On November 7th I got the chance to attend the Los Angeles Music Video Festival. Held at the Cinefamily Silent Theater, it featured an array of video stylings from some of the industry’s best and brightest upstarts and old schoolers. I was definitely happy to see the video for Gold by Chet Faker take home stripes. I finally have a reason to brag that I took up roller blades over a skateboard as a lad (Brink, you get an honorable mention).
Through a mix of work emails, and tweets\grams from the mighty Kimbra, I had to see how one of the best in the game did it. The word so many people have on the street, is that the music video music game is dead. I can assure you, there are still many gems to be found. It was a full house affair complete with sponsored gift bags from Sonos, coupled with Angel City Brewery filling up the bar. I'd missed out on a bbq down at the brewery early in the day, so the omen was clear.
While I came for discussion on her music videos in particular, it was intriguing to hear about Kimbra’s experiences in her travels to Africa. Being heavily interested in what is happening across the continent myself, she made an interesting point of the independence of the women there in our conversation. Most importantly, not trying to be the almighty healer from another land. The concept of sitting and learning from cultures in the world less inundated with non-essentials may be more beneficial and even more lost on more of us than I care to admit.
Having had similar experiences myself across Atlantic, I can imagine how experiences like that could craft character required to pull off some of the creativity we’ve seen from Kimbra so far. Listening to the moment, and deciding when to contribute or just sit there and learn are tantamount in the visual arts collaboration game.
Listening to Australian director Guy Franklin turned out to be a very good idea. If you’re a Kimbra fan, you’ve already seen several of his videos. While the screening also featured Guy’s videos for Cameo Lover and the original classic, Settle Down also played, the passion Guy showed in the details of Come Into My Head sold me on what it takes to captivate, even if not at first glance.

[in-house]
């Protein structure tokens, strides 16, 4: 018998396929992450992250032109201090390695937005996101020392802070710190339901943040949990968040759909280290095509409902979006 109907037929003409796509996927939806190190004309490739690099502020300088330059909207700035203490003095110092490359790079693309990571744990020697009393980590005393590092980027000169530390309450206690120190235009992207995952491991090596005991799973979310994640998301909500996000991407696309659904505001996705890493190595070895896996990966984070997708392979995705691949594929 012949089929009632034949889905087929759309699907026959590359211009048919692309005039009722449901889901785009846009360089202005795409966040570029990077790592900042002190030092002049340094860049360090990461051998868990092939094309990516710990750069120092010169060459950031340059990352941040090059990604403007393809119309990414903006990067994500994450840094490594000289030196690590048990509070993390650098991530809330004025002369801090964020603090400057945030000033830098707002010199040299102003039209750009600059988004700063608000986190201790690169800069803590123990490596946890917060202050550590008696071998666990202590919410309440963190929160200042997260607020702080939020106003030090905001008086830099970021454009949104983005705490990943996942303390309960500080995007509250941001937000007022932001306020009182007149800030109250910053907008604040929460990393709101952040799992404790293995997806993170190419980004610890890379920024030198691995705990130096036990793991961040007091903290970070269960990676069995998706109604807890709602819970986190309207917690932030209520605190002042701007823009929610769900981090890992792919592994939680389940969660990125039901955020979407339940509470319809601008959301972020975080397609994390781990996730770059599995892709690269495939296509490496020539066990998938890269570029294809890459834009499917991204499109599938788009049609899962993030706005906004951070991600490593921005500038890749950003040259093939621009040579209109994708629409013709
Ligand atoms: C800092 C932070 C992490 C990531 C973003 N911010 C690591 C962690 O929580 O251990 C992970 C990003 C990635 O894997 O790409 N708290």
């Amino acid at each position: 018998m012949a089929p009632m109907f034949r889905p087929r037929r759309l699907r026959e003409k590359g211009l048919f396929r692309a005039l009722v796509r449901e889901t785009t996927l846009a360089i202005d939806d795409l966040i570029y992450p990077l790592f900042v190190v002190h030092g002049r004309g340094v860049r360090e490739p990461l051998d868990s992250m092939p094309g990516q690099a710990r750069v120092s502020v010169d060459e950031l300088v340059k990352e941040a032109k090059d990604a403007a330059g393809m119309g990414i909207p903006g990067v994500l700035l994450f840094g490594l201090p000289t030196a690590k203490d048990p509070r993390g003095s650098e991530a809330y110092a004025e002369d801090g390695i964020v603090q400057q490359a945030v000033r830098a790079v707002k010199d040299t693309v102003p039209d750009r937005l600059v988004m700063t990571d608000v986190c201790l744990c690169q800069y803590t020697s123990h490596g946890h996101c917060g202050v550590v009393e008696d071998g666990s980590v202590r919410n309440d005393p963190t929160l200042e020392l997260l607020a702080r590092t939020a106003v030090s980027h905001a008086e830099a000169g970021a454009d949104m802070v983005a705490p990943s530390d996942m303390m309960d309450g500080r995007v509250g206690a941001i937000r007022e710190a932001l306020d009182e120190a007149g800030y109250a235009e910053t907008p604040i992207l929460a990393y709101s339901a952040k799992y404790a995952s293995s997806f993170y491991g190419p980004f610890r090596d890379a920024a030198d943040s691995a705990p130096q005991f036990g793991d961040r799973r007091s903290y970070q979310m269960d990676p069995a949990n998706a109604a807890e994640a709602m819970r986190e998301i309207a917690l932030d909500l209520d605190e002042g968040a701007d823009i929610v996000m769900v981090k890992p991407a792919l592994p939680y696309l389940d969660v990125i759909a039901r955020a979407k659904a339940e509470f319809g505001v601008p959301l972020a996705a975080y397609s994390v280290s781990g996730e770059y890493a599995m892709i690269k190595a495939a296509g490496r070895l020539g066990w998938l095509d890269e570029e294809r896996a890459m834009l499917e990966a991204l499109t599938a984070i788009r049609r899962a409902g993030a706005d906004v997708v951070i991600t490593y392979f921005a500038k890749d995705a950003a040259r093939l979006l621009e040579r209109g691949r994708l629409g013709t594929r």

In the panel, he describes the concept of balance, and how the ‘equals’ symbol was featured throughout. From the nurse’s hats, the plants side by side, down to the pens in the pocket of the shrink. Even the ‘infinity’ symbol on the back of her cape toward the later parts of the video was no accident in theme. During the screening of CIMH, Guy was restless and fidgety, which makes sense when you know and understand the self-scrutiny of just about any artist; hoping the audience absorbs at least some of a meticulous message.
If you’re a Disney fan who hasn’t been sleeping under a rock as of late, then you’ve likely seen the below tribute video called Kimbra’s Wish by Adam Sager (of Coraline VFX fame). She sings the Snow White classic I'm Wishing, while pantomiming all the movements of Snow White in the original movie whilst around green covered environs for effect. A month of planning, a couple days straight of shooting, and clocking in near 3 months of post work, we are left with a masterpiece.
I’ve always heard the cliché experience of watching someone watch something with pride and the joy of a kid in their eyes, and Adam had it. Even without the official sanction of Disney (yeah right), it sounds like some very particular folks over there got the message. I also assume that since he’s a father with Disney loving kids, he’s looking like a total badass to them right now. Check out the behind the scenes if you want a closer look at how it was all done.
A point I found interesting during CIMH portion of the panel, was when Kimbra mentioned the concept of trying to making a problem someone else presents from the depth of their mind as easily solvable. As an engineer of sorts myself, it’s was a sound point and cog in the machine of social life that I sometimes look over. Eagerness to fix issues, and the patience to simply hear them work differently in varying schools of thought, and it was an unexpected yet welcome reminder.
From the inception of a video’s idea, to the presentation and explanation of it on a panel reinvigorated my interest in the art of music videos that I have had since…let’s be honest, the late 90’s. Maybe the golden days of TRL will come to us in another form through all the dedication I saw at this festival and beyond.
Thanks to Kimbra for the quick photo session and the wise words. I knew I’d leave our conversation inspired and enamored, but I was truly disarmed. Please go check out what Guy and Adam have going on, these two are on the rise. I’m glad I got to come by the festival, and many thanks to the Cinefamily and their amazing hospitality and hard work putting the festival together. Y’all buttered me the hell up like that popcorn from the lobby!
Please check out all the videos and awards from the festival right here.
Until next time my friends,